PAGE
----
Blogger Jessica Gottlieb sat in JFK Airport waiting to see the plane her kids were on take off, but it just sat there. Not one to keep her grievances to herself, she tweeted her situation and implored her nearly 10,000 followers to retweet. Within minutes, she received a call from the airline explaining the weather situation and assuring her everything is being done to depart. This would have been unheard of even five years ago, but today it is surprising yet believable. Gottlieb is one of the many people taking advantage of the third wave of customer service development. The evolution from forums to blogs to microblogs has amplified the need for on the spot customer service. In the competitive airline industry, companies have had to listen to their customers to avoid any bad PR.
In Oakland, where backyard menageries and D.I.Y. charcuterie are the new garage band, the term “urban homesteading” doesn’t need an explanation. “It fits into the Oakland sort of self-defined vibe or aesthetic of doing things from scratch and being kind of hard-core,” she said, tugging at the false eyelashes she hadn’t had a chance to remove since judging “Iron Chef” in Los Angeles the night before. But to a visiting New Yorker, a definition was in order. “It’s figuring out how to feed yourself with what’s available,” she explained. “I feel like it’s about people transforming food in their home, conserving it, knowing the smart thing to do,” using simple, old-fashioned techniques like curing meats and canning and drying fruits and vegetables.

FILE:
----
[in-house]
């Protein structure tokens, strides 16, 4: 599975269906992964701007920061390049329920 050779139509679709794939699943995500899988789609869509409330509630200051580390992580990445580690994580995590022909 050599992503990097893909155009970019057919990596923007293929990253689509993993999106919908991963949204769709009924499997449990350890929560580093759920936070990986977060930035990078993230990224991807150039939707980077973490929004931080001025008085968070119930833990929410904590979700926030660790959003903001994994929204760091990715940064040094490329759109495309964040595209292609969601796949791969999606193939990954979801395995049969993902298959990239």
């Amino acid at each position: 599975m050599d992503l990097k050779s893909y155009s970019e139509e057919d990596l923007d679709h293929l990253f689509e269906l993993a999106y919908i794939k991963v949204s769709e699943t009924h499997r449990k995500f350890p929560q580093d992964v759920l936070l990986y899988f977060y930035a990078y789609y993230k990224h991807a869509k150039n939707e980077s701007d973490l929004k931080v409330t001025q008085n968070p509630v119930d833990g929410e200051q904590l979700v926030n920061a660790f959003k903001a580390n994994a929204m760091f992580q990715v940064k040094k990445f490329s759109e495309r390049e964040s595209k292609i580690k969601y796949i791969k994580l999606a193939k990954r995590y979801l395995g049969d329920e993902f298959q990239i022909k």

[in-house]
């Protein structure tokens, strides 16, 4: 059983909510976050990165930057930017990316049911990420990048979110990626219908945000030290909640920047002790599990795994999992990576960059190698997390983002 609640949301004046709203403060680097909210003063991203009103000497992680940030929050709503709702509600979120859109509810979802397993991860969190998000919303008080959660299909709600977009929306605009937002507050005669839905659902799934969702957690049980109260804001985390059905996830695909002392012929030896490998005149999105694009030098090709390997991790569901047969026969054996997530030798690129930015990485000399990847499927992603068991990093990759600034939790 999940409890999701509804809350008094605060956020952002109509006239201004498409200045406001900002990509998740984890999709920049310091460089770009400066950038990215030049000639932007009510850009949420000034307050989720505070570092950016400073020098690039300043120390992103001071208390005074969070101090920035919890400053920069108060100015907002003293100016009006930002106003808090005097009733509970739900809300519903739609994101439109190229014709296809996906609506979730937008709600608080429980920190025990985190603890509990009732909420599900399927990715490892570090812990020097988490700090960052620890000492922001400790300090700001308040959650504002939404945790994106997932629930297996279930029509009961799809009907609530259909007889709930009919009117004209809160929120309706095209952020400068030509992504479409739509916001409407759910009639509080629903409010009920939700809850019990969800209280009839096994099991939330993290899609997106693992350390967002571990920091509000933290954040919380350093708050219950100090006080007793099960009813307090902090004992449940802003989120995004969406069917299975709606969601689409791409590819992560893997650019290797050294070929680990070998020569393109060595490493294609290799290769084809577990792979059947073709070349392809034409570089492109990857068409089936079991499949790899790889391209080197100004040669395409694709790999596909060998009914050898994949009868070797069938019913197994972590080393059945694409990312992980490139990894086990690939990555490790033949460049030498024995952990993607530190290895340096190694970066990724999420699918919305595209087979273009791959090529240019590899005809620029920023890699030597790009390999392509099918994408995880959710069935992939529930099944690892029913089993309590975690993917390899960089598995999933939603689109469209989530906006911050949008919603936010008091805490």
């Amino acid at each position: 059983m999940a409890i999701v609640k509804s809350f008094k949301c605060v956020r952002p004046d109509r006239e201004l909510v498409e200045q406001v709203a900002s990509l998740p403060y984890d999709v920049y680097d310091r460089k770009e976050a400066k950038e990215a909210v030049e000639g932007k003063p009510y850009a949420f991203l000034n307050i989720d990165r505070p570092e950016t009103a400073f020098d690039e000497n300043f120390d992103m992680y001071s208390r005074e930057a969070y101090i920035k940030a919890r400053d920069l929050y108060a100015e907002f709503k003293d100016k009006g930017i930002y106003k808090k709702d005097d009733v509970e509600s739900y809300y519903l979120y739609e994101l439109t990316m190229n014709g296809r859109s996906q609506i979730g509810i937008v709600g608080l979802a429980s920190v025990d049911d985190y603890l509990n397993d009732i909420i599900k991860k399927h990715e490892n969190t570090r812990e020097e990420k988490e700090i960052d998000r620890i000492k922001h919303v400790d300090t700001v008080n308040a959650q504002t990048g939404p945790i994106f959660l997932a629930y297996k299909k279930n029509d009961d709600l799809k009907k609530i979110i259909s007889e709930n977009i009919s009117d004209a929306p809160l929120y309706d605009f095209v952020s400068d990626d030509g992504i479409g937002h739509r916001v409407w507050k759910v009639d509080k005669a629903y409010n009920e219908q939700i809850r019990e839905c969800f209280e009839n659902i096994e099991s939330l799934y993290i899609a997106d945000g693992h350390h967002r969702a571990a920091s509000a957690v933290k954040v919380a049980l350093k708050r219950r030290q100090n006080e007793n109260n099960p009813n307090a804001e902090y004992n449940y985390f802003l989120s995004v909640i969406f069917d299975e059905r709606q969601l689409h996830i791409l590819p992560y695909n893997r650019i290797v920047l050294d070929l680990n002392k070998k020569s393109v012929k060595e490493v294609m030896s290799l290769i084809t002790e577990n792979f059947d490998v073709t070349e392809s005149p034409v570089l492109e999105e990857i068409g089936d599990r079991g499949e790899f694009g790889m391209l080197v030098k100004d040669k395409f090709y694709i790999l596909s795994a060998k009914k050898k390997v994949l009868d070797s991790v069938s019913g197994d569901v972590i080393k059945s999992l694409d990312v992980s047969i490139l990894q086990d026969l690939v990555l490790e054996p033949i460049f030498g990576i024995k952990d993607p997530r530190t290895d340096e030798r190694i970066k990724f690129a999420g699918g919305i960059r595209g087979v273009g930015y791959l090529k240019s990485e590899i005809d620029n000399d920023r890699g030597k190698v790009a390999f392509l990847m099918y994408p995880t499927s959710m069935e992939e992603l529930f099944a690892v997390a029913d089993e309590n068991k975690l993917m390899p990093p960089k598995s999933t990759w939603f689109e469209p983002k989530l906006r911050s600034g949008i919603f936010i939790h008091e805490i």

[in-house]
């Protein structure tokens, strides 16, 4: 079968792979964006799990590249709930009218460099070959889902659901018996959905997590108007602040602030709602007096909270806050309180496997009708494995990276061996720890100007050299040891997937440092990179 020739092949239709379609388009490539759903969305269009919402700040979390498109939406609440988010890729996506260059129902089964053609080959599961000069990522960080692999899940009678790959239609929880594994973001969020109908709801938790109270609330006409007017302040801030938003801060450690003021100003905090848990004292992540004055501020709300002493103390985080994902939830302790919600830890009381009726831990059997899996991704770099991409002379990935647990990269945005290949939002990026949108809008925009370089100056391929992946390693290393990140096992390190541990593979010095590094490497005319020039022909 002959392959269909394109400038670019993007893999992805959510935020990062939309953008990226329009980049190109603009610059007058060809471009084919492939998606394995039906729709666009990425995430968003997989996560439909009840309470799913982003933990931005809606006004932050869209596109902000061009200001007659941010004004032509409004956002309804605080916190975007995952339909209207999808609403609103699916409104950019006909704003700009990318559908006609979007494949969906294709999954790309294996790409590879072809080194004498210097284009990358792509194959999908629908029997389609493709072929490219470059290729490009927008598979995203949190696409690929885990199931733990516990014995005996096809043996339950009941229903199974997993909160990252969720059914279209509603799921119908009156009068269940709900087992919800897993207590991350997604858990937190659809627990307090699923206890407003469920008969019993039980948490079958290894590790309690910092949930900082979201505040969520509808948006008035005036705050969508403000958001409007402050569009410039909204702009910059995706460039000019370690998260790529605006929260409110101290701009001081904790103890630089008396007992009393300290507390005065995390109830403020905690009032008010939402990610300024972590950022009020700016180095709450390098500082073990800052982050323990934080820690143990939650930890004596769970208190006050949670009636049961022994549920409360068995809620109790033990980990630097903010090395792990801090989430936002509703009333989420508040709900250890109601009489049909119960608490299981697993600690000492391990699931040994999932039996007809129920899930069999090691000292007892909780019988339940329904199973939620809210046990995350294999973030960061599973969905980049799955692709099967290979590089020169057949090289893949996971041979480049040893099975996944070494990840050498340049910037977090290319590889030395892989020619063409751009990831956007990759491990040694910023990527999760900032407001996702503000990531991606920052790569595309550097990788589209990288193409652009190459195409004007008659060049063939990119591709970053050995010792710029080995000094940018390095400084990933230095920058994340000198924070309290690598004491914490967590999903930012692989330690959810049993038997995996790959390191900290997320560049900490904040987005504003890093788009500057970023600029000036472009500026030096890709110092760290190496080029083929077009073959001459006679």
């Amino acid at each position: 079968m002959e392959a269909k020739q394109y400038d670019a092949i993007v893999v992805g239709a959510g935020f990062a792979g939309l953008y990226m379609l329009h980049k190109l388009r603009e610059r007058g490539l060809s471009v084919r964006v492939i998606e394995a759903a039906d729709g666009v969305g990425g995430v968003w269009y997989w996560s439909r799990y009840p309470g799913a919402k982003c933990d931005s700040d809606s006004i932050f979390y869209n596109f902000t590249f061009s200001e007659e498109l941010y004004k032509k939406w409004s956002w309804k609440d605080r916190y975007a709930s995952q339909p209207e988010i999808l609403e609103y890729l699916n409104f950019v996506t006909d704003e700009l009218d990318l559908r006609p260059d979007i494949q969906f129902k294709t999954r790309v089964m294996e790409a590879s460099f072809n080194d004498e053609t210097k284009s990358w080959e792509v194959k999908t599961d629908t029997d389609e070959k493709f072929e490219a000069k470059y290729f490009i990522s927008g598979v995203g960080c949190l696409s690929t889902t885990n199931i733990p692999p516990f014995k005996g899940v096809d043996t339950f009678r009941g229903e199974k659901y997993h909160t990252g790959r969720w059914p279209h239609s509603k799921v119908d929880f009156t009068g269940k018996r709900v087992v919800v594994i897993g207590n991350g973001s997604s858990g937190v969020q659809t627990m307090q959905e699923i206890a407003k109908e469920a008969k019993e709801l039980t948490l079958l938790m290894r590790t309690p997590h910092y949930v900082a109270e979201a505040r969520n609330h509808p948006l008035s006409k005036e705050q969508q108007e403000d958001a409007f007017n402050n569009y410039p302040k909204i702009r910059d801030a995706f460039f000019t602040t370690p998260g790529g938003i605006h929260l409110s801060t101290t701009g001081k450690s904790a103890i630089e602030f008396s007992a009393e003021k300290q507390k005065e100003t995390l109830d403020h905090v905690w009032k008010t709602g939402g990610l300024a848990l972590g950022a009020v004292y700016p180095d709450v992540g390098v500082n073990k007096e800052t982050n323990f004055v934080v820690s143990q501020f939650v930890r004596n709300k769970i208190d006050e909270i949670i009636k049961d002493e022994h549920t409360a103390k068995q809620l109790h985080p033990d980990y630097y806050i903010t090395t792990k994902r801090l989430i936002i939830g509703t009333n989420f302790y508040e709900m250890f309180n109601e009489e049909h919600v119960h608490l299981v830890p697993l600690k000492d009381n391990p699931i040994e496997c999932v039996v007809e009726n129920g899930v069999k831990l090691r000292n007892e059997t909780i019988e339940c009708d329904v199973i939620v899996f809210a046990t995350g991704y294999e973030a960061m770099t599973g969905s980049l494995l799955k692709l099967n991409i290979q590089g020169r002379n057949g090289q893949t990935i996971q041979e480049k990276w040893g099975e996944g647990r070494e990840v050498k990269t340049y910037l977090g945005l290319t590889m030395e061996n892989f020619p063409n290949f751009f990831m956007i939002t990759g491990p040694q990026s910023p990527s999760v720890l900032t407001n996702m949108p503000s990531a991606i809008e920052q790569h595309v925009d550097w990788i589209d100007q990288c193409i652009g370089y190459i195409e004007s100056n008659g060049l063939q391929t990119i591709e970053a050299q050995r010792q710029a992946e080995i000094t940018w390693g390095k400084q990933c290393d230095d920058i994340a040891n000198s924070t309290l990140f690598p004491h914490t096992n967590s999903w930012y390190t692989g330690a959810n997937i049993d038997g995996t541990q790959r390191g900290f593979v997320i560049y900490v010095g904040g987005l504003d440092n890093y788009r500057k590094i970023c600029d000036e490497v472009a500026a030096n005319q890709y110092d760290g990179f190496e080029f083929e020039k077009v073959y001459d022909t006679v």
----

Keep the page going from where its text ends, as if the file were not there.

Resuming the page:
“There’s a hunger,” she continued, stirring a pot of Sicilian fava-bean soup that started with a few cubes of soffrito that Sardo makes in bulk and freezes in ice-cube trays for quick soups and sauces. “I don’t want to make generalizations about it, but people want to learn these skills so much. It’s from a lot of different ages and communities right now.”
Fernald said she believed that her generation and the one following were interested in food activism and urban homesteading because they felt that it, unlike politics, was one area in which they can effect change. “We’ve become so disconnected from everything,” said Sardo, who is 40 and who has been busy finding tenants for the 70,000 square feet of food retail space in the nearby Jack London Market. “We need to reconnect with something, some material. And food is the thing you do most.”